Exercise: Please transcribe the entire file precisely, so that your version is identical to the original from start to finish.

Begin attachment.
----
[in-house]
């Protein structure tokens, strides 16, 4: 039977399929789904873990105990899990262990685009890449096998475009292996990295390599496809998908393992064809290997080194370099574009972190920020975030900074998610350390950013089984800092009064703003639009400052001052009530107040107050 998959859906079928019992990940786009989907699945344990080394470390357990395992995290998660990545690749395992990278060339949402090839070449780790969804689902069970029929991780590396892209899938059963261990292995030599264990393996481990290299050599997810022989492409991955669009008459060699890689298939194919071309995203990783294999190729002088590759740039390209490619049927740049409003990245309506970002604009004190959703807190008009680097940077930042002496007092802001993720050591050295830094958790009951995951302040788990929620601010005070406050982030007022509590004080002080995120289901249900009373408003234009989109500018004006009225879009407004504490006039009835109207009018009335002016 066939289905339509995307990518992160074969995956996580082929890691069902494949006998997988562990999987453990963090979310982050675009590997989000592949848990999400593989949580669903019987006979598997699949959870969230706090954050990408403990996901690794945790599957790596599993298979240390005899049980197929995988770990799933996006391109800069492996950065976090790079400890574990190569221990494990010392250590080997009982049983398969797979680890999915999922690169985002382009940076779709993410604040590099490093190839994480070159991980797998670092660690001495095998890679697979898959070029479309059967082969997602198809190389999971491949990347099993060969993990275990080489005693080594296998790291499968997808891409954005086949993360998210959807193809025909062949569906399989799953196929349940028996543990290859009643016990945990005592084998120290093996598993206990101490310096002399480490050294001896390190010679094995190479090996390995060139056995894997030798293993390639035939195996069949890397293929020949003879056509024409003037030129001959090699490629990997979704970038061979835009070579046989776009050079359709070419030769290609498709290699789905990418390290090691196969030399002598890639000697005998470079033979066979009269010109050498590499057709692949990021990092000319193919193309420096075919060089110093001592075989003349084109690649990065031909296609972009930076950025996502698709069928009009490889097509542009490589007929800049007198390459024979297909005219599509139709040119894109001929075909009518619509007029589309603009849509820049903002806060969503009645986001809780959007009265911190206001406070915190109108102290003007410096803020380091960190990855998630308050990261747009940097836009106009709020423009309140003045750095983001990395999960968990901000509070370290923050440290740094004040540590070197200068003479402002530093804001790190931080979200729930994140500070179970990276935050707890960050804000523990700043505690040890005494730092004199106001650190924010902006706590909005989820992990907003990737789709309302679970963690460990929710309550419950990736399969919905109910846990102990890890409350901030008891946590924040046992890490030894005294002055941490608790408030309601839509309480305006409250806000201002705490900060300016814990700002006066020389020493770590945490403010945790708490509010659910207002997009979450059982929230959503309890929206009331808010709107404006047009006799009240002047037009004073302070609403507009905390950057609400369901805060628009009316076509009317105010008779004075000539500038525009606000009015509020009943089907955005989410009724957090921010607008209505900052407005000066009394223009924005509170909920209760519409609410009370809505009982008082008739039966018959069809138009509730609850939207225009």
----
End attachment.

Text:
[in-house]
């Protein structure tokens, strides 16, 4: 039977399929789904873990105990899990262990685009890449096998475009292996990295390599496809998908393992064809290997080194370099574009972190920020975030900074998610350390950013089984800092009064703003639009400052001052009530107040107050 998959859906079928019992990940786009989907699945344990080394470390357990395992995290998660990545690749395992990278060339949402090839070449780790969804689902069970029929991780590396892209899938059963261990292995030599264990393996481990290299050599997810022989492409991955669009008459060699890689298939194919071309995203990783294999190729002088590759740039390209490619049927740049409003990245309506970002604009004190959703807190008009680097940077930042002496007092802001993720050591050295830094958790009951995951302040788990929620601010005070406050982030007022509590004080002080995120289901249900009373408003234009989109500018004006009225879009407004504490006039009835109207009018009335002016 066939289905339509995307990518992160074969995956996580082929890691069902494949006998997988562990999987453990963090979310982050675009590997989000592949848990999400593989949580669903019987006979598997699949959870969230706090954050990408403990996901690794945790599957790596599993298979240390005899049980197929995988770990799933996006391109800069492996950065976090790079400890574990190569221990494990010392250590080997009982049983398969797979680890999915999922690169985002382009940076779709993410604040590099490093190839994480070159991980797998670092660690001495095998890679697979898959070029479309059967082969997602198809190389999971491949990347099993060969993990275990080489005693080594296998790291499968997808891409954005086949993360998210959807193809025909062949569906399989799953196929349940028996543990290859009643016990945990005592084998120290093996598993206990101490310096002399480490050294001896390190010679094995190479090996390995060139056995894997030798293993390639035939195996069949890397293929020949003879056509024409003037030129001959090699490629990997979704970038061979835009070579046989776009050079359709070419030769290609498709290699789905990418390290090691196969030399002598890639000697005998470079033979066979009269010109050498590499057709692949990021990092000319193919193309420096075919060089110093001592075989003349084109690649990065031909296609972009930076950025996502698709069928009009490889097509542009490589007929800049007198390459024979297909005219599509139709040119894109001929075909009518619509007029589309603009849509820049903002806060969503009645986001809780959007009265911190206001406070915190109108102290003007410096803020380091960190990855998630308050990261747009940097836009106009709020423009309140003045750095983001990395999960968990901000509070370290923050440290740094004040540590070197200068003479402002530093804001790190931080979200729930994140500070179970990276935050707890960050804000523990700043505690040890005494730092004199106001650190924010902006706590909005989820992990907003990737789709309302679970963690460990929710309550419950990736399969919905109910846990102990890890409350901030008891946590924040046992890490030894005294002055941490608790408030309601839509309480305006409250806000201002705490900060300016814990700002006066020389020493770590945490403010945790708490509010659910207002997009979450059982929230959503309890929206009331808010709107404006047009006799009240002047037009004073302070609403507009905390950057609400369901805060628009009316076509009317105010008779004075000539500038525009606000009015509020009943089907955005989410009724957090921010607008209505900052407005000066009394223009924005509170909920209760519409609410009370809505009982008082008739039966018959069809138009509730609850939207225009």